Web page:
03 March, 2018
Thursday, Arne Wilberg, a former technical recruiter in Google's YouTube unit, filed suit, alleging that YouTube illegally used quotas as recently as past year in an attempt to hire more black, Latinx, and female engineers. The lawsuit claims YouTube recruiters past year were told not to interview applicants who weren't black, female, or Hispanic, and to "purge entirely" applications from potential employees who didn't fit those categories.
Arne Wilberg, who worked at Google for nine years, alleges Google set quotas for hiring minorities, Bloomberg reported Thursday.
"We have a clear policy to hire candidates based on their merit, not their identity", a spokeswoman said. Last week, Tim Chevalier, a former engineer, sued Google for wrongful termination over pro-diversity comments he made criticizing white privilege. Last year, Google engineer James Damore was sacked because he wrote a memo that was widely circulated amongst employees that conservative white men were "ostracized" in favor of minorities and women.More news: Gmail Go App Launches on Android
Wilberg claims that Google has "irrefutable policies" that discriminate against Caucasian and Asian male candidates in favor of female, Black, and Hispanic candidates. Wilberg says that he was instructed to toss applications that weren't from women and underrepresented minorities (black and Hispanic), as well as cancel interviews with people who didn't meet these criteria.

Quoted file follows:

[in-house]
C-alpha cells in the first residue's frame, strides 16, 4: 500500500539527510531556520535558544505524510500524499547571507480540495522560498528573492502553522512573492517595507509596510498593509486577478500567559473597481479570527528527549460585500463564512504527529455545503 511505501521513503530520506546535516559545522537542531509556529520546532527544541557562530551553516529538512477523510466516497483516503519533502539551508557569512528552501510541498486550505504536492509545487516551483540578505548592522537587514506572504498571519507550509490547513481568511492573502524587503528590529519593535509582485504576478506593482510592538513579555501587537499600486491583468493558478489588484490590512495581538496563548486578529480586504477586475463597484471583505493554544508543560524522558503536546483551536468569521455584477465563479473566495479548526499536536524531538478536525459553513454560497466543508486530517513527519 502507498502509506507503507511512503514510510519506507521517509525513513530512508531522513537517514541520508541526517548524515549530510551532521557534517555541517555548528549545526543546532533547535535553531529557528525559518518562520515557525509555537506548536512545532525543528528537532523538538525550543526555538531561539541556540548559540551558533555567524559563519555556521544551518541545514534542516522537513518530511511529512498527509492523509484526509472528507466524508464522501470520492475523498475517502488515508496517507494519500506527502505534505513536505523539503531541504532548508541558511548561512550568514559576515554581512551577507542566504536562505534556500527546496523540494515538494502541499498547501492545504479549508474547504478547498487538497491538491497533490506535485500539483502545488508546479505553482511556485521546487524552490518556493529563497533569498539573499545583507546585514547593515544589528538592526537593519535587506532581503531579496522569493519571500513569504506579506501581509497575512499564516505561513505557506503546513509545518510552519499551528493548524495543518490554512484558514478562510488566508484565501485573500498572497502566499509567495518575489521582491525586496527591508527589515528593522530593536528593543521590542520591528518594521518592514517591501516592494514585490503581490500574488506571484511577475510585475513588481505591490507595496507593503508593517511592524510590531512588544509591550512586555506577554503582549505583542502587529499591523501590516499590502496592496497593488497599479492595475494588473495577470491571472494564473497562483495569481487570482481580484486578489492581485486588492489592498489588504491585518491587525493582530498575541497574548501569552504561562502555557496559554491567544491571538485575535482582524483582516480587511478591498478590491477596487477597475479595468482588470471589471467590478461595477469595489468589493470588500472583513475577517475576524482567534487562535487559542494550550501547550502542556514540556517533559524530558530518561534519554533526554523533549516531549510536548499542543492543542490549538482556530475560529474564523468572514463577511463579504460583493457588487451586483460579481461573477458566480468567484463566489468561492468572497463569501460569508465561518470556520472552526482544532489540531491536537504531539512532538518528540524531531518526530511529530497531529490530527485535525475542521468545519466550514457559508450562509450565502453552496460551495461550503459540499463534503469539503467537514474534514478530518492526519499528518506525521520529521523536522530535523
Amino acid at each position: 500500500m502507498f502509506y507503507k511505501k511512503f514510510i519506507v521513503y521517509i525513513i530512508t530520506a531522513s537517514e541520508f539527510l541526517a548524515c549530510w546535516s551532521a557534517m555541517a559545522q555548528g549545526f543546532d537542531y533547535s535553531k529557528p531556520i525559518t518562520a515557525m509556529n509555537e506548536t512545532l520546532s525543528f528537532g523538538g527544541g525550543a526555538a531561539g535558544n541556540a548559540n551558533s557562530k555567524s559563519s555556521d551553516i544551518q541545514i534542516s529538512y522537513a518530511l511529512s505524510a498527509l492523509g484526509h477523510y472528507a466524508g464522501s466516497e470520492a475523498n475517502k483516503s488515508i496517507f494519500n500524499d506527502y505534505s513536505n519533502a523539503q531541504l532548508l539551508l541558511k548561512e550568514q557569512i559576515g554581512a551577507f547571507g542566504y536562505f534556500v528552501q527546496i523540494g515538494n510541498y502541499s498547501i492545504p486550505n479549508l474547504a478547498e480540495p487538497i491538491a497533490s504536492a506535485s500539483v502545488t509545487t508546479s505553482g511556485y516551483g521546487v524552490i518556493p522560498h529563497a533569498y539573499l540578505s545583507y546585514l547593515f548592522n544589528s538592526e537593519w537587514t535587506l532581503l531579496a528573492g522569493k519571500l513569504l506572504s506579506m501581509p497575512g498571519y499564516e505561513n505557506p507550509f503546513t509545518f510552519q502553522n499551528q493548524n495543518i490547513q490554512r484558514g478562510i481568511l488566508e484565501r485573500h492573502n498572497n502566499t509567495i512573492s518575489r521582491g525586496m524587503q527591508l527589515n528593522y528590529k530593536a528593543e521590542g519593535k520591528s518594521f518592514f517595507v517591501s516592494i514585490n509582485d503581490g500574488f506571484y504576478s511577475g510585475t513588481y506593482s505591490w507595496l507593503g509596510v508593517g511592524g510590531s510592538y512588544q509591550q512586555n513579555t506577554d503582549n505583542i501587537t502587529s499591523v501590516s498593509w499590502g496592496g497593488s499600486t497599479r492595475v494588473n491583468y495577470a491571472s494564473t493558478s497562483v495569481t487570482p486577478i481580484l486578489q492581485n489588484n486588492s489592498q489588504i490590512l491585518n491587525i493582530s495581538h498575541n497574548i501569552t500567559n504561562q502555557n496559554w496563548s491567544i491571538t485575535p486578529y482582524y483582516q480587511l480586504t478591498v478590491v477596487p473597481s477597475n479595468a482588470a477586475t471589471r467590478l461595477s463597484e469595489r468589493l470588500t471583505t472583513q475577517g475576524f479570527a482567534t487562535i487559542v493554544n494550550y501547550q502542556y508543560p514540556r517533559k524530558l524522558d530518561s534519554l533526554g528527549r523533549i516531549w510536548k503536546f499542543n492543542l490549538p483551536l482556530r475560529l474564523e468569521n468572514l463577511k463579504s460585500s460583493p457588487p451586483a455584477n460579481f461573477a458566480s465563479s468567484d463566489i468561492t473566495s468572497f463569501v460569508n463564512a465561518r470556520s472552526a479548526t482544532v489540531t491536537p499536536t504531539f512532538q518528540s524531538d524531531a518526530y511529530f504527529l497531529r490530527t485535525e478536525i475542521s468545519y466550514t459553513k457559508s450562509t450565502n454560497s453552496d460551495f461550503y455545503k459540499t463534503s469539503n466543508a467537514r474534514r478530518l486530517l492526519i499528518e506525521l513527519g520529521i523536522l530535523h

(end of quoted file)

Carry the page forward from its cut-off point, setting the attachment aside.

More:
What's more, Wilberg pointed to an email from YouTube staffing manager Allison Alogna which read: "Hi Team: Please continue with L3 candidates in process and only accept new L3 candidates that are from historically underrepresented groups". USA Today is reporting that Arnie Wilberg, who was a recruiter for YouTube alleges that management also deleted emails and other records of diversity requirements. "Beginning of Q3--we hire for 2018-all diverse", a company memo told recruiters a year ago, according to Wilberg.
Arne Wilberg worked at Google for almost a decade. Google is certainly facing the heat to diversify its workforce and reform its mostly white-and-Asian male workforce to constitute more women and people of color. However, the Journal cites anonymous sources that corroborate some of Wilberg's claims.